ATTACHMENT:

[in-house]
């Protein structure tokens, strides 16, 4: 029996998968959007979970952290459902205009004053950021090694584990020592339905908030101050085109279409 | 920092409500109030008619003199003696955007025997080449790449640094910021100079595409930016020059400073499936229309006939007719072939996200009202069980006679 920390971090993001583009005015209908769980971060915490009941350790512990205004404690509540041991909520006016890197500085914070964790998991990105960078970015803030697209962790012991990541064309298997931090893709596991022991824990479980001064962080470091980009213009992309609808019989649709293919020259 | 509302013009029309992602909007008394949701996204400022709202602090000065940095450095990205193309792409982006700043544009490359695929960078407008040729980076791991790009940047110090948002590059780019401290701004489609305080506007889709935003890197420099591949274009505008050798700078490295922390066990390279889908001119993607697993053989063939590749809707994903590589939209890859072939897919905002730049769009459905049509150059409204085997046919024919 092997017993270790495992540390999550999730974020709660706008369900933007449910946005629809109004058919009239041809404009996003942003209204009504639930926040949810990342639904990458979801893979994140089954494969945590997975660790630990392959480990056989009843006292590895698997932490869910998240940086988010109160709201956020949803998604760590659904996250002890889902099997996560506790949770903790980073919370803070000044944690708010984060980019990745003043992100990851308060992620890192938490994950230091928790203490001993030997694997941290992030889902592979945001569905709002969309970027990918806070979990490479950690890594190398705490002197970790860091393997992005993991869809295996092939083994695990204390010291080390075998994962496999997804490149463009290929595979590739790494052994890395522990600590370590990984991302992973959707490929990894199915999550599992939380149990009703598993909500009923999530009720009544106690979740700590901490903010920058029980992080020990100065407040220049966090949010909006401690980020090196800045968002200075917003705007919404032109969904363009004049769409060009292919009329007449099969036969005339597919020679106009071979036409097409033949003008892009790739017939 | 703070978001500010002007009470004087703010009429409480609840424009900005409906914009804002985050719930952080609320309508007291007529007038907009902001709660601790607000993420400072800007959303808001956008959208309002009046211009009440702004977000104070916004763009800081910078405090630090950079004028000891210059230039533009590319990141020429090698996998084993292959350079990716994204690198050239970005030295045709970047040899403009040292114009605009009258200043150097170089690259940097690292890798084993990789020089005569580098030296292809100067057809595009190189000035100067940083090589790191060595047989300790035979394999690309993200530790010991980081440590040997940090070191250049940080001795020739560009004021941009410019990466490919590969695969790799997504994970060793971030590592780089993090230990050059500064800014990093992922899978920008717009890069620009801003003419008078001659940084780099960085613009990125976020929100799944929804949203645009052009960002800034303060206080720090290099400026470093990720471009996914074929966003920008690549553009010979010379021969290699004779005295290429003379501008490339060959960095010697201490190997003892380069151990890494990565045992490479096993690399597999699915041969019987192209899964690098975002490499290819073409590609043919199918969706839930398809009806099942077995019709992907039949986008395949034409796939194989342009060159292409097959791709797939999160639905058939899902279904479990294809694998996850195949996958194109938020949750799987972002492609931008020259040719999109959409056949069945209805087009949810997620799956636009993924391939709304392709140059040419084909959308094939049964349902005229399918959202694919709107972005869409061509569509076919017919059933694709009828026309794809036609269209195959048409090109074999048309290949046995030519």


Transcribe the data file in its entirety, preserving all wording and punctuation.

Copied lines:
[in-house]
């Protein structure tokens, strides 16, 4: 029996998968959007979970952290459902205009004053950021090694584990020592339905908030101050085109279409 | 920092409500109030008619003199003696955007025997080449790449640094910021100079595409930016020059400073499936229309006939007719072939996200009202069980006679 920390971090993001583009005015209908769980971060915490009941350790512990205004404690509540041991909520006016890197500085914070964790998991990105960078970015803030697209962790012991990541064309298997931090893709596991022991824990479980001064962080470091980009213009992309609808019989649709293919020259 | 509302013009029309992602909007008394949701996204400022709202602090000065940095450095990205193309792409982006700043544009490359695929960078407008040729980076791991790009940047110090948002590059780019401290701004489609305080506007889709935003890197420099591949274009505008050798700078490295922390066990390279889908001119993607697993053989063939590749809707994903590589939209890859072939897919905002730049769009459905049509150059409204085997046919024919 092997017993270790495992540390999550999730974020709660706008369900933007449910946005629809109004058919009239041809404009996003942003209204009504639930926040949810990342639904990458979801893979994140089954494969945590997975660790630990392959480990056989009843006292590895698997932490869910998240940086988010109160709201956020949803998604760590659904996250002890889902099997996560506790949770903790980073919370803070000044944690708010984060980019990745003043992100990851308060992620890192938490994950230091928790203490001993030997694997941290992030889902592979945001569905709002969309970027990918806070979990490479950690890594190398705490002197970790860091393997992005993991869809295996092939083994695990204390010291080390075998994962496999997804490149463009290929595979590739790494052994890395522990600590370590990984991302992973959707490929990894199915999550599992939380149990009703598993909500009923999530009720009544106690979740700590901490903010920058029980992080020990100065407040220049966090949010909006401690980020090196800045968002200075917003705007919404032109969904363009004049769409060009292919009329007449099969036969005339597919020679106009071979036409097409033949003008892009790739017939 | 703070978001500010002007009470004087703010009429409480609840424009900005409906914009804002985050719930952080609320309508007291007529007038907009902001709660601790607000993420400072800007959303808001956008959208309002009046211009009440702004977000104070916004763009800081910078405090630090950079004028000891210059230039533009590319990141020429090698996998084993292959350079990716994204690198050239970005030295045709970047040899403009040292114009605009009258200043150097170089690259940097690292890798084993990789020089005569580098030296292809100067057809595009190189000035100067940083090589790191060595047989300790035979394999690309993200530790010991980081440590040997940090070191250049940080001795020739560009004021941009410019990466490919590969695969790799997504994970060793971030590592780089993090230990050059500064800014990093992922899978920008717009890069620009801003003419008078001659940084780099960085613009990125976020929100799944929804949203645009052009960002800034303060206080720090290099400026470093990720471009996914074929966003920008690549553009010979010379021969290699004779005295290429003379501008490339060959960095010697201490190997003892380069151990890494990565045992490479096993690399597999699915041969019987192209899964690098975002490499290819073409590609043919199918969706839930398809009806099942077995019709992907039949986008395949034409796939194989342009060159292409097959791709797939999160639905058939899902279904479990294809694998996850195949996958194109938020949750799987972002492609931008020259040719999109959409056949069945209805087009949810997620799956636009993924391939709304392709140059040419084909959308094939049964349902005229399918959202694919709107972005869409061509569509076919017919059933694709009828026309794809036609269209195959048409090109074999048309290949046995030519």